Taylor: Absolutely! The fashion industry shows several promising signs of evolving towards a wellbeing-focused wardrobe.
First, there’s the shift from excessive shopping to building emotional connections with clothing. It’s not just about buying less; it’s about forming meaningful attachments to your wardrobe pieces.
Another critical aspect is the consideration of fibre choices. Many are opting for natural fibres as a wellbeing-friendly choice. However, it’s essential to recognise that, given our current consumption levels, we cannot only rely on natural fibres. This highlights the importance of both sustainable materials and reducing the overall production of clothing.
Slow fashion is also gaining momentum, focusing on timeless designs and high-quality production. The goal is to create garments that can last for years, with adaptability and durability, built to accommodate changing bodies and needs.
Efforts to repair and care for existing garments are gaining traction, too. Mending, repairing, and adopting better laundry habits extend the lifespan of clothing, challenging the notion that garments are disposable. Brands and educational institutions are taking on a crucial role in teaching these essential skills.
Collaborative consumption models, such as fashion rental or subscription services, also challenge the industry’s growth-dependent mindset. These models emphasise access over ownership, providing brands with alternative revenue streams that rely on something other than continuous new garment production.
FR: Now, let’s explore the role of brands in this transition. How can brands support this transition to a wellbeing economy?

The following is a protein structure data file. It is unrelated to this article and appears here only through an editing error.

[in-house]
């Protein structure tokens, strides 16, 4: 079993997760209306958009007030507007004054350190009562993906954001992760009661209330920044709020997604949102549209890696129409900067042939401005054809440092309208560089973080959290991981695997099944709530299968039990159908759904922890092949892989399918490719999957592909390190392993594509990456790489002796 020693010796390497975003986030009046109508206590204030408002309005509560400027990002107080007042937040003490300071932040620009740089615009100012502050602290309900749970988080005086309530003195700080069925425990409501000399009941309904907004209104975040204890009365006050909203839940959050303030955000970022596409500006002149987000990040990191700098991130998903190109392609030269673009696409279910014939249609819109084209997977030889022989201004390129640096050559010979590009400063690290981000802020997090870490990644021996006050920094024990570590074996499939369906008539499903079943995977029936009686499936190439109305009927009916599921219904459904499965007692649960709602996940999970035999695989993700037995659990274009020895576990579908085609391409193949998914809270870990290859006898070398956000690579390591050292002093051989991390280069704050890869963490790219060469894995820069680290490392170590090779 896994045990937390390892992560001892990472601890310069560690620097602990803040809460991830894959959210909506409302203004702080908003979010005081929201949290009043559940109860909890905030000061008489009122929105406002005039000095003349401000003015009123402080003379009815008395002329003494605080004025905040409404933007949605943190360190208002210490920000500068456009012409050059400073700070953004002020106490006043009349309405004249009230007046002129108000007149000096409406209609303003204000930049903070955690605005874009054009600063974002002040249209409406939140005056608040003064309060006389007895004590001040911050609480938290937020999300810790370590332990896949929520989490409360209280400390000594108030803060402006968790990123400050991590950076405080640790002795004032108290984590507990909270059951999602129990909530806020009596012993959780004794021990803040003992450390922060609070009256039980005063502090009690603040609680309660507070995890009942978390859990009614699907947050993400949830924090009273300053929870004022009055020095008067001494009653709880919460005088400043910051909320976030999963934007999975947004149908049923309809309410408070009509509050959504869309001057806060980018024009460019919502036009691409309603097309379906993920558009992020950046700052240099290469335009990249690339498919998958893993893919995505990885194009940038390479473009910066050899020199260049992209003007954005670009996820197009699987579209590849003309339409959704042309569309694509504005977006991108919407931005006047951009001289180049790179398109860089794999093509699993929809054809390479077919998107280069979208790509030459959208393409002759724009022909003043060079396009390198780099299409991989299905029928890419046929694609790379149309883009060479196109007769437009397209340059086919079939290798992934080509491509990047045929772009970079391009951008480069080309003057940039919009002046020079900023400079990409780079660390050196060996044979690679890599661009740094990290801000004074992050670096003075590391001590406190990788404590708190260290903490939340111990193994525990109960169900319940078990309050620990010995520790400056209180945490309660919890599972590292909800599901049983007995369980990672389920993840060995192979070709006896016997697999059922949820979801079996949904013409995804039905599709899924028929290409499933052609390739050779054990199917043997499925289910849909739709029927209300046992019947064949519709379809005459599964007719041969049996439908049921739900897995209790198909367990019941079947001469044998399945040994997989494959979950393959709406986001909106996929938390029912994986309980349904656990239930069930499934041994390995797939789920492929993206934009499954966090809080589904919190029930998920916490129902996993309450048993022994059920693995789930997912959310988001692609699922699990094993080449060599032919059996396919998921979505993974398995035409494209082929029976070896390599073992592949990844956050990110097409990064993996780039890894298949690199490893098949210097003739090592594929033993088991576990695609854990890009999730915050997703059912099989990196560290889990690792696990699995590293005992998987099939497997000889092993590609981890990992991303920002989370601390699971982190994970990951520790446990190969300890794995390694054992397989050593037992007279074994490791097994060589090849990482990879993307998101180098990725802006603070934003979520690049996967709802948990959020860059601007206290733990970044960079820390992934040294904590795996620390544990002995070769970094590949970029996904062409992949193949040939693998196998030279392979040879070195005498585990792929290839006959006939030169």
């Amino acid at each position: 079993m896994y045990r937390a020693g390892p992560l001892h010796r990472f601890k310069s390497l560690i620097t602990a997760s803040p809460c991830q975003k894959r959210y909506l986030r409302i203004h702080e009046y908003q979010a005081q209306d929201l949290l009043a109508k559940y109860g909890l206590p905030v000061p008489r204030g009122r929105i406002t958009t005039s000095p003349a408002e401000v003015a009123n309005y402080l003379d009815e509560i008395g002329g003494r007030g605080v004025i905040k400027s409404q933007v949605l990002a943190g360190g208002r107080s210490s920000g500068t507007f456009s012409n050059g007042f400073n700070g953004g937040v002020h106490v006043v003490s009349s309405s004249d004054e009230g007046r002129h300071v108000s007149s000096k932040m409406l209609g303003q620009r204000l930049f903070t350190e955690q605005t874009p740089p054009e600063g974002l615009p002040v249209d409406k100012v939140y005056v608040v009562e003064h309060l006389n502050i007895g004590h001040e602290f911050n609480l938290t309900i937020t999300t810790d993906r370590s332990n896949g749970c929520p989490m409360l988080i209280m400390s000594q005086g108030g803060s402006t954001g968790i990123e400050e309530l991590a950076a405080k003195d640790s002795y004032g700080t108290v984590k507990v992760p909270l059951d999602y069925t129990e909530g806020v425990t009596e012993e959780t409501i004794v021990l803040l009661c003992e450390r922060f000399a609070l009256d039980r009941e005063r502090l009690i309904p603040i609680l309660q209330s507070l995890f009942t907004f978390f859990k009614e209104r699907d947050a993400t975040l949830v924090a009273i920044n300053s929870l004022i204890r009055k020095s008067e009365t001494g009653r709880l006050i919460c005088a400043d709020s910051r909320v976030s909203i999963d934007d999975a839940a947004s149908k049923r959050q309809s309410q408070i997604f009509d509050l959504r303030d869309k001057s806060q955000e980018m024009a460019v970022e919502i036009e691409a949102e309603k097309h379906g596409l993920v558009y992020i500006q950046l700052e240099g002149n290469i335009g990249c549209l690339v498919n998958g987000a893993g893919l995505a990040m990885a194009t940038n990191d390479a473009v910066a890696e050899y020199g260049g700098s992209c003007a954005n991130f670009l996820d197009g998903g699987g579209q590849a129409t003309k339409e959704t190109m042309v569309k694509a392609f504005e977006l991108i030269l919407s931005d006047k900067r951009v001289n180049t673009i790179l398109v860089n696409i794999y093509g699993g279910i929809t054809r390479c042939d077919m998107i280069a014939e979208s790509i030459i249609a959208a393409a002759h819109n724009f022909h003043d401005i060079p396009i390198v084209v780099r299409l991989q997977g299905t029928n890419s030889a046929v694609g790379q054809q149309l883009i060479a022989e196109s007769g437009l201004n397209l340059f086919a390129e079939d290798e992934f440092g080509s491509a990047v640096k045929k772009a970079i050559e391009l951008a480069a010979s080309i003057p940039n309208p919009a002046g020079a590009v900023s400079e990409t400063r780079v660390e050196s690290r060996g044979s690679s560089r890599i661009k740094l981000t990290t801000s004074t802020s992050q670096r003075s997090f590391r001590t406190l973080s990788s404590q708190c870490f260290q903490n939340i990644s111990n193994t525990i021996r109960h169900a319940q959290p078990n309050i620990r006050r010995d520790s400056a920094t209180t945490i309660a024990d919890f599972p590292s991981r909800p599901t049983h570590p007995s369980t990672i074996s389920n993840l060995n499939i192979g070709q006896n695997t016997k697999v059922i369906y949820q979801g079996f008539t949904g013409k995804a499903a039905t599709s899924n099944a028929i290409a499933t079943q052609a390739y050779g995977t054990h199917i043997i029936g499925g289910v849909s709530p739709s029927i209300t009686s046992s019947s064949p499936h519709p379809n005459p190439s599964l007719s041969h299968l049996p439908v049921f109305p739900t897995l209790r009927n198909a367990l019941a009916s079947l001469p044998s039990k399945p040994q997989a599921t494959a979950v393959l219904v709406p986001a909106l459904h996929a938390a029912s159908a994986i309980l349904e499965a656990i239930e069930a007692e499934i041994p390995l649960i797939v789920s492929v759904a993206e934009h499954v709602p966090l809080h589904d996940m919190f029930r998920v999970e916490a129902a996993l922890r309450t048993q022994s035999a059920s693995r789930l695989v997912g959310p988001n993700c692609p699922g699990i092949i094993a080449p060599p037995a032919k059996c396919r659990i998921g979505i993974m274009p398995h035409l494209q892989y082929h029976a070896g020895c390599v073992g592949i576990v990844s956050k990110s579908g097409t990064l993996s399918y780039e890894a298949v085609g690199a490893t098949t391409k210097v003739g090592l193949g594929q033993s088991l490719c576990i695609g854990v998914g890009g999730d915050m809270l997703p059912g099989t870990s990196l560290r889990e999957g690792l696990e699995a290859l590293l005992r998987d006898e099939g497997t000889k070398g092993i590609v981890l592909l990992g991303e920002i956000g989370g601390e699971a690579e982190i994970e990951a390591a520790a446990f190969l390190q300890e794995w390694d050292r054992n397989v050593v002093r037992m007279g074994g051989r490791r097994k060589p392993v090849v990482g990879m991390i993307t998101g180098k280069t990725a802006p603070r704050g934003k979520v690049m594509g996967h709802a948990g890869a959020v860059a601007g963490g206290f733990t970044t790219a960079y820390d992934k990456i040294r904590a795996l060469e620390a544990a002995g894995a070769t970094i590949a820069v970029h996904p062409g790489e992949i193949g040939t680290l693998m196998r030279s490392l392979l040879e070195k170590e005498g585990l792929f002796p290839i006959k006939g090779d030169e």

Taylor: Now, this is a big one, and it’s clear that brands have a pivotal role in driving this transition. One of the biggest things brands can do is lead the charge by reducing production and putting quality front and centre. It’s the mantra of prioritising quality over quantity. Transparency and fighting greenwashing is also essential to building trust with consumers and stakeholders.
FR: Let’s shift our focus to policymakers. What specific actions can policymakers take to support this transition?
Taylor: Policymakers can play a pivotal role in promoting transparency and wellbeing. By advocating for greater transparency and fairness in supply chains, they can drive the adoption of more ethical and sustainable practices. Additionally, policymakers have the opportunity to empower and support purpose-driven initiatives, while also fostering strategies that prioritize wellbeing.
FR: And finally, as individuals, how can we contribute to creating a wellbeing economy for fashion?
Taylor: There are a number of different steps to be part of this change. One of the most significant actions is reducing resource use and consumption. When buying clothes, we can look to the slow fashion movement and prioritise quality and longevity in our clothing choices. We can also make efforts to repair and care for the garments we already own that can significantly extend their lifespan.
We can also consider alternatives to ownership, such as fashion rental and other collaborative consumption models that provide access and allow us to enjoy fashion without buying new items. And, of course, don’t be afraid to get creative with your fashion choices and shop your own closet. The most sustainable garment is the one you already own.
FR: Reducing consumption and making #LovedClothesLast is a powerful way to minimise our fashion footprint. What’s another step individuals can take?
Taylor: We can advocate for more sustainable practices in your day-to-day life and share your knowledge and questions about the industry with your communities. It is important to recognise that we not only have power as consumers, but also as citizens. Asking questions like #WhoMadeMyClothes and #WhatsInMyClothes, supporting initiatives like Good Clothes, Fair Pay, and contacting your elected representatives about the issues you care about are just a few of the ways you can use your voice to demand change.
FR: Sharing knowledge and having these questions with others can definitely create a ripple effect of positive change. Now, to wrap up, what’s the key takeaway you’d like our readers to have?
Taylor: The fashion industry faces significant sustainability challenges, but solutions and opportunities for positive change exist. Collaboration and a shift towards a wellbeing economy can pave the way for a more sustainable and equitable fashion future.